Amira H. Eating Hotdogs in Instant Photo Booth when Pissed Off (2012)

Roseanne/Angry: Rage is a Feminist Issue

Roseanne nestled in the warmed couch cushion between valium-laced Leave it to Beaver, re-runs of motherhood and the rise of the MILF. In those days feminism felt it had achieved something: a woman was able to say – on air – that she was fat, bored and generally pissed off, without being derailed. Fittingly, the recent exhibition at Adelaide’s Format Gallery Roseanne/Angry uses the TV show as a springboard from which to review the relevance of feminist frustrations and to underline the cultural capital of outrage… See more at:
Kate White for Das 500

Adrien Abbott Prize

I won the inaugural Adrien Abbott Prize for a short story which – beyond the money (always appreciated. writers are rarely paid enough; coffcoff.) – is a boon to my self-esteem. I haven’t entered or submitted much in the last 18 months what with moving from country to country so often my friends tell me they can no longer keep track; A generally wonderful, inspirational if in-the-moment unproductive experience.

I appreciate the words of the judge, Kathryn Heyman,

“Winner: Nature Morte

This is a stunning piece of work – well crafted, confident, compelling, moving. In just four pages the writer manages to create a world – two characters, who love each other, who are afraid, but brave – full of subtext, an implied past, an implied future. The dialogue is pacy and sharp, and at times funny. The reveal towards the end of the story is heart-rending and reveals the hand of a masterful writer.”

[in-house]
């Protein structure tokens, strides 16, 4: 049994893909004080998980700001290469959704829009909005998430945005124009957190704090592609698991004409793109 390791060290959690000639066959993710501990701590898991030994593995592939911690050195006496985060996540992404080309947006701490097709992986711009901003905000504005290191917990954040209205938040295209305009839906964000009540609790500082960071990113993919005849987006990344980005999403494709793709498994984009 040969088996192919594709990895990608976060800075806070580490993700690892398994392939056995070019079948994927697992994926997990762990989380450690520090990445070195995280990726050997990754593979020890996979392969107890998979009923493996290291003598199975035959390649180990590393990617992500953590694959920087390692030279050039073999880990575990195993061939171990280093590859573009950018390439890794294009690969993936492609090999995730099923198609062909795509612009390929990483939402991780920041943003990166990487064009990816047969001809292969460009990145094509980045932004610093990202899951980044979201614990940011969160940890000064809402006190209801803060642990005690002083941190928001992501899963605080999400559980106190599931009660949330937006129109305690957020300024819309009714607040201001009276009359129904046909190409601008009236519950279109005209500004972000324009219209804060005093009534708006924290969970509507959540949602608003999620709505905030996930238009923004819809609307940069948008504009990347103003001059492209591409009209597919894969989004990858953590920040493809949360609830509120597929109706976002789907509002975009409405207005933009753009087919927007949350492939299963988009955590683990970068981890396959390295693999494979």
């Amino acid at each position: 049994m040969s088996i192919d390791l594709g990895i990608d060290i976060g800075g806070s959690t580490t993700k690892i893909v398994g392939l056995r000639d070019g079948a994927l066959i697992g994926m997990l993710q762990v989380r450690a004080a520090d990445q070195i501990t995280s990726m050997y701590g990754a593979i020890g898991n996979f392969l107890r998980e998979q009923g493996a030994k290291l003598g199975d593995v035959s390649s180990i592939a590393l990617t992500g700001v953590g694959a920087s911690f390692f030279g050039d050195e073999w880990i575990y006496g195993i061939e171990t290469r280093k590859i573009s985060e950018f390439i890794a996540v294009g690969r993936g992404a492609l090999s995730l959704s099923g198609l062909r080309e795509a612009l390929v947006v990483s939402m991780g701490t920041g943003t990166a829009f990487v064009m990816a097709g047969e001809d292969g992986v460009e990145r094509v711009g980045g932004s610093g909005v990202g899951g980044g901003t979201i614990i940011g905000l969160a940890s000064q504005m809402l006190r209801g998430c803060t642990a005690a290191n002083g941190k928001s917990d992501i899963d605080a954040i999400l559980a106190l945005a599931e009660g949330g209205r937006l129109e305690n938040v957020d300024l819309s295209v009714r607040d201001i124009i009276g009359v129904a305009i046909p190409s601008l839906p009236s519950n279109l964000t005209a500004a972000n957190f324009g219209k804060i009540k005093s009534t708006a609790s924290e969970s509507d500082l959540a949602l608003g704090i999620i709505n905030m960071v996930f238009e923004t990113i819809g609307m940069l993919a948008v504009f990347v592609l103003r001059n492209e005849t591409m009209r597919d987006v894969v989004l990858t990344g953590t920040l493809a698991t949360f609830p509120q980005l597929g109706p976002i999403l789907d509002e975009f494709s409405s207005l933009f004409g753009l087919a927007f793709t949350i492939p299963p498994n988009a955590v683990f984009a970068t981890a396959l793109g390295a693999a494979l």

As an emerging writer receiving feedback like this from a respected, published author is manna from Heaven. It’s the kind of thing you want to staple to your forehead so you remember this gig isn’t all rejection slips and wondering if that MBA wouldn’t have been a such bad idea after all.

The constraints of the award make it a less-than story in terms of how I feel about it now. I’d “fail better” if I had another go. It was themed, ‘water’, which is always tricky and had to be under 750 words so it’s microfiction really and that is a thing unto itself. Not something I’ve written before and not quite poetry but wanting a poetic touch to keep it from seeming too little, too thrown together at the last second and stuffed with whatever’s on hand.